Remembering, and the Choices a Nation Makes

From John Hennessy:

Click hereDSC00481 for the Free Lance-Star’s coverage of yesterday’s events marking the 153d anniversary of the Battle of Fredericksburg.  I expect someone will be publishing Scott Hartwig’s excellent keynote address soon, and when they do we will publish the link.

In the meantime, here are my remarks.


* * * * * *

We are, as I often say,  a remembering people….

153 years ago to at this minute, what were then the open fields around us swarmed with men struggling against death. Alternately terrified and determined, they struggled amidst a world none of who have not been in it can ever really know.

They struggled with that timeless conflict between the commitment to principle and duty and the universal desire to be home and safe.

As the battle raged, back on the edge of town one man—a strong, powerful man–approached his captain and announced simply,

“I can’t go, Captain.”

 “Why not? Are you sick?”

 “No. But I can’t go. I have a family at home, and I must support them. If I go over there I will be killed.”

And then the strong man commenced to cry….

Perhaps more so than any battle of the Civil War, the men who stood on the precipice of battle here at Fredericksburg understood the grim, even hopeless horrors that awaited them.

They knew this, and still they came…..

We are awed by that.

We are a remembering people, and we also remember that 153 years ago tomorrow, Richard Kirkland, a young man from South Carolina, decided to climb over this stone wall to help the wounded that lay all around us. Union wounded.

We remember as well that nine months later, this man died in battle at Chickamauga, giving his life for a cause he clearly believed in deeply.

We are a remembering people. We remember as an expression of respect to those who confronted struggles, horrors, and deprivation that we can only imagine.

We remember too so that we might be inspired.   We remember so that we can emulate them, so that we can incorporate into our own lives the virtues we see in theirs.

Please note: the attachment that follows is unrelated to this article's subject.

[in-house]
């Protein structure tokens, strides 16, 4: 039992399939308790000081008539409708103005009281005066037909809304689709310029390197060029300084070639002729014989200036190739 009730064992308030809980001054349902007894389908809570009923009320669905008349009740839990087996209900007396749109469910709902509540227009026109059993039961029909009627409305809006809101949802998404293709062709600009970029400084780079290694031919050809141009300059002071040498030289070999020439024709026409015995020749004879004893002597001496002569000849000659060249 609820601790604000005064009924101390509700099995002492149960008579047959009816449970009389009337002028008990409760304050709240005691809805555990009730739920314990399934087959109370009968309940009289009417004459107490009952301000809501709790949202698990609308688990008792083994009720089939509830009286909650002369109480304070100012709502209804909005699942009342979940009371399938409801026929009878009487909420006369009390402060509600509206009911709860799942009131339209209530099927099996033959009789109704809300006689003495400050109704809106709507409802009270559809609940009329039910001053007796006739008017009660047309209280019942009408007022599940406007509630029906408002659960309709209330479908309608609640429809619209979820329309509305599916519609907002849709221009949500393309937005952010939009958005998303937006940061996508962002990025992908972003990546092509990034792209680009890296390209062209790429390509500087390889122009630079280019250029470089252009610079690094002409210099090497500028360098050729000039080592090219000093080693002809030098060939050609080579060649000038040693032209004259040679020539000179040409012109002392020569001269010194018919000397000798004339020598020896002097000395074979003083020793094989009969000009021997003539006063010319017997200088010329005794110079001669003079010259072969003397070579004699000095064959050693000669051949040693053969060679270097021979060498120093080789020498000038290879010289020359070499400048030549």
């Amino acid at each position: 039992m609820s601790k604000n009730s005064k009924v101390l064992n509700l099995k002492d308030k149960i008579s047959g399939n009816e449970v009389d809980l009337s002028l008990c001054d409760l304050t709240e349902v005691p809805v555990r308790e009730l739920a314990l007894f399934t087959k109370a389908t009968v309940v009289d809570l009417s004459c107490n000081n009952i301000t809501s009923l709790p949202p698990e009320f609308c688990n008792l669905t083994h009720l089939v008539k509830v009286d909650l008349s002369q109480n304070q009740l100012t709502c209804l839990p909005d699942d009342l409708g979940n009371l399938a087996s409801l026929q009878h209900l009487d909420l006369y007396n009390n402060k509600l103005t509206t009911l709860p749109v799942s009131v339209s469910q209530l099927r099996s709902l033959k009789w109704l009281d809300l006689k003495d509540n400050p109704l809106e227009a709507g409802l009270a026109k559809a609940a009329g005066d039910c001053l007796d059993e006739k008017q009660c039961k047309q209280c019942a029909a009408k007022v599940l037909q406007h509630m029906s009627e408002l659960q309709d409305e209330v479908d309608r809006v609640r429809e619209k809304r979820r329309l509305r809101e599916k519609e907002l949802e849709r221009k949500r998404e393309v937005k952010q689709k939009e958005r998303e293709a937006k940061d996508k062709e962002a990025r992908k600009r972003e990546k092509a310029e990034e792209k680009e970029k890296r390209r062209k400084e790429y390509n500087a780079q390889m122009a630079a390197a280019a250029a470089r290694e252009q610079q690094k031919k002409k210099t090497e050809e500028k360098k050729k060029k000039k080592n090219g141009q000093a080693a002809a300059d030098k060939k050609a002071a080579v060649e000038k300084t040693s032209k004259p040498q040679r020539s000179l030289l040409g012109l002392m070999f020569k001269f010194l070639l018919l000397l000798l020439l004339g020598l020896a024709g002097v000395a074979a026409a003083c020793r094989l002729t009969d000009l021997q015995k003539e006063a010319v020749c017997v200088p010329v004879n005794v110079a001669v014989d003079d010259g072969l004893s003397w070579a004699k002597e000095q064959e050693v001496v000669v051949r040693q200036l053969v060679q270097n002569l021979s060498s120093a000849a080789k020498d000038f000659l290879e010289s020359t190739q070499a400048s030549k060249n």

We find great comfort in the virtues of our forebears.

We are a remembering people….

But while are a remembering people, we are often a forgetful nation.

We often choose to see the deeds of our forebears merely as examples of our national character.

Instead, they were actors in our national journey.

At every moment, a nation faces choices. Sometimes they are mundane…changing course by a few, almost imperceptible degrees. At other times, the choices are momentous—they define us a people, as a nation.

No event in our history more vividly reflects one of those moments of choice than the Civil War.

Some would say we stand at such a critical moment today. Time and events will tell.  I will say this:  If ever there was a time when Americans needed a clear understanding of history now is it.

Be it then or now, at such times, fear, morality, courage, ignorance, wisdom, self interest, and national interest swirl together, tumultuously–in the case of the Civil War, violently.  In the end, our nation chooses.

Messy though it is, it’s a process that translates the sentiment of the people into the path for a nation—the constitution, laws, policies, and traditions that define our nation and its course into the future.

These men on this field knew well—far better than we give them credit for—the choices at stake that winter of 1862:  that they by their actions would help set the nation’s path.

And so we gather here today.